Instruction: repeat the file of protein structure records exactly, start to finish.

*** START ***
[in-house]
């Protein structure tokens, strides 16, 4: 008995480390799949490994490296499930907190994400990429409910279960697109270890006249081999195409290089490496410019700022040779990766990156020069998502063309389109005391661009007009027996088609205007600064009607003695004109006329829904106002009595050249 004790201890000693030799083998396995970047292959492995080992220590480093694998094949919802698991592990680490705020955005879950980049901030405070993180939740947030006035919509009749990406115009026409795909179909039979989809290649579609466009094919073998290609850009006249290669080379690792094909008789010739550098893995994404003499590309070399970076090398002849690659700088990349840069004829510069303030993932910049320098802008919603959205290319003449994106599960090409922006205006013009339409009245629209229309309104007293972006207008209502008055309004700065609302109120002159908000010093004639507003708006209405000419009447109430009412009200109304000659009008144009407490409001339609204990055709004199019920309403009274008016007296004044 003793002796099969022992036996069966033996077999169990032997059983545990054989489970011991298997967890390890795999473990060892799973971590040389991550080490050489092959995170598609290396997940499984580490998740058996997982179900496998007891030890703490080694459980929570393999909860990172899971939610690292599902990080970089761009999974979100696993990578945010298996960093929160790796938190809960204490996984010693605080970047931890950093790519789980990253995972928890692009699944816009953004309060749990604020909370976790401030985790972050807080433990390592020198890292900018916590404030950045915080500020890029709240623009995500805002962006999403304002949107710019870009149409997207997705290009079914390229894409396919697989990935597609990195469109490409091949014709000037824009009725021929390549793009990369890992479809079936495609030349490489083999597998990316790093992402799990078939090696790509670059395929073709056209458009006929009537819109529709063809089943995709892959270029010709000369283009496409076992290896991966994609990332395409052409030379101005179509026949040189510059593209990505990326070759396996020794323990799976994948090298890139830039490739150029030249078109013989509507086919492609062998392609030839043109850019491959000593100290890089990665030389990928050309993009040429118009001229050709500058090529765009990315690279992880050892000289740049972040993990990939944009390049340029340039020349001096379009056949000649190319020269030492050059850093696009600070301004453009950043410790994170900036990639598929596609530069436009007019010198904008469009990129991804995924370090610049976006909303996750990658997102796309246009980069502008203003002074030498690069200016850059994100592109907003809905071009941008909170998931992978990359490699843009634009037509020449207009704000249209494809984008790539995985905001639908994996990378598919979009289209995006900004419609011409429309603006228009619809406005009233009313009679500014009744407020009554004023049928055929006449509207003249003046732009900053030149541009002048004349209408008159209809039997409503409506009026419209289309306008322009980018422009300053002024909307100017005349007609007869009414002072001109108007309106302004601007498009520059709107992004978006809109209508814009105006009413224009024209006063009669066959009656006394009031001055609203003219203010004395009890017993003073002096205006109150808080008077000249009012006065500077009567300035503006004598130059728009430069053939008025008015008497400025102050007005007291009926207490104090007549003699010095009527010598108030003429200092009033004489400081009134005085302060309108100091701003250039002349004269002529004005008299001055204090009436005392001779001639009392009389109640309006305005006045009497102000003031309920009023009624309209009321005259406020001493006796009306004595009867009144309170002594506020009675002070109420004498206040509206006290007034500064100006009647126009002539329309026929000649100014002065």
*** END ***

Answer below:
[in-house]
């Protein structure tokens, strides 16, 4: 008995480390799949490994490296499930907190994400990429409910279960697109270890006249081999195409290089490496410019700022040779990766990156020069998502063309389109005391661009007009027996088609205007600064009607003695004109006329829904106002009595050249 004790201890000693030799083998396995970047292959492995080992220590480093694998094949919802698991592990680490705020955005879950980049901030405070993180939740947030006035919509009749990406115009026409795909179909039979989809290649579609466009094919073998290609850009006249290669080379690792094909008789010739550098893995994404003499590309070399970076090398002849690659700088990349840069004829510069303030993932910049320098802008919603959205290319003449994106599960090409922006205006013009339409009245629209229309309104007293972006207008209502008055309004700065609302109120002159908000010093004639507003708006209405000419009447109430009412009200109304000659009008144009407490409001339609204990055709004199019920309403009274008016007296004044 003793002796099969022992036996069966033996077999169990032997059983545990054989489970011991298997967890390890795999473990060892799973971590040389991550080490050489092959995170598609290396997940499984580490998740058996997982179900496998007891030890703490080694459980929570393999909860990172899971939610690292599902990080970089761009999974979100696993990578945010298996960093929160790796938190809960204490996984010693605080970047931890950093790519789980990253995972928890692009699944816009953004309060749990604020909370976790401030985790972050807080433990390592020198890292900018916590404030950045915080500020890029709240623009995500805002962006999403304002949107710019870009149409997207997705290009079914390229894409396919697989990935597609990195469109490409091949014709000037824009009725021929390549793009990369890992479809079936495609030349490489083999597998990316790093992402799990078939090696790509670059395929073709056209458009006929009537819109529709063809089943995709892959270029010709000369283009496409076992290896991966994609990332395409052409030379101005179509026949040189510059593209990505990326070759396996020794323990799976994948090298890139830039490739150029030249078109013989509507086919492609062998392609030839043109850019491959000593100290890089990665030389990928050309993009040429118009001229050709500058090529765009990315690279992880050892000289740049972040993990990939944009390049340029340039020349001096379009056949000649190319020269030492050059850093696009600070301004453009950043410790994170900036990639598929596609530069436009007019010198904008469009990129991804995924370090610049976006909303996750990658997102796309246009980069502008203003002074030498690069200016850059994100592109907003809905071009941008909170998931992978990359490699843009634009037509020449207009704000249209494809984008790539995985905001639908994996990378598919979009289209995006900004419609011409429309603006228009619809406005009233009313009679500014009744407020009554004023049928055929006449509207003249003046732009900053030149541009002048004349209408008159209809039997409503409506009026419209289309306008322009980018422009300053002024909307100017005349007609007869009414002072001109108007309106302004601007498009520059709107992004978006809109209508814009105006009413224009024209006063009669066959009656006394009031001055609203003219203010004395009890017993003073002096205006109150808080008077000249009012006065500077009567300035503006004598130059728009430069053939008025008015008497400025102050007005007291009926207490104090007549003699010095009527010598108030003429200092009033004489400081009134005085302060309108100091701003250039002349004269002529004005008299001055204090009436005392001779001639009392009389109640309006305005006045009497102000003031309920009023009624309209009321005259406020001493006796009306004595009867009144309170002594506020009675002070109420004498206040509206006290007034500064100006009647126009002539329309026929000649100014002065």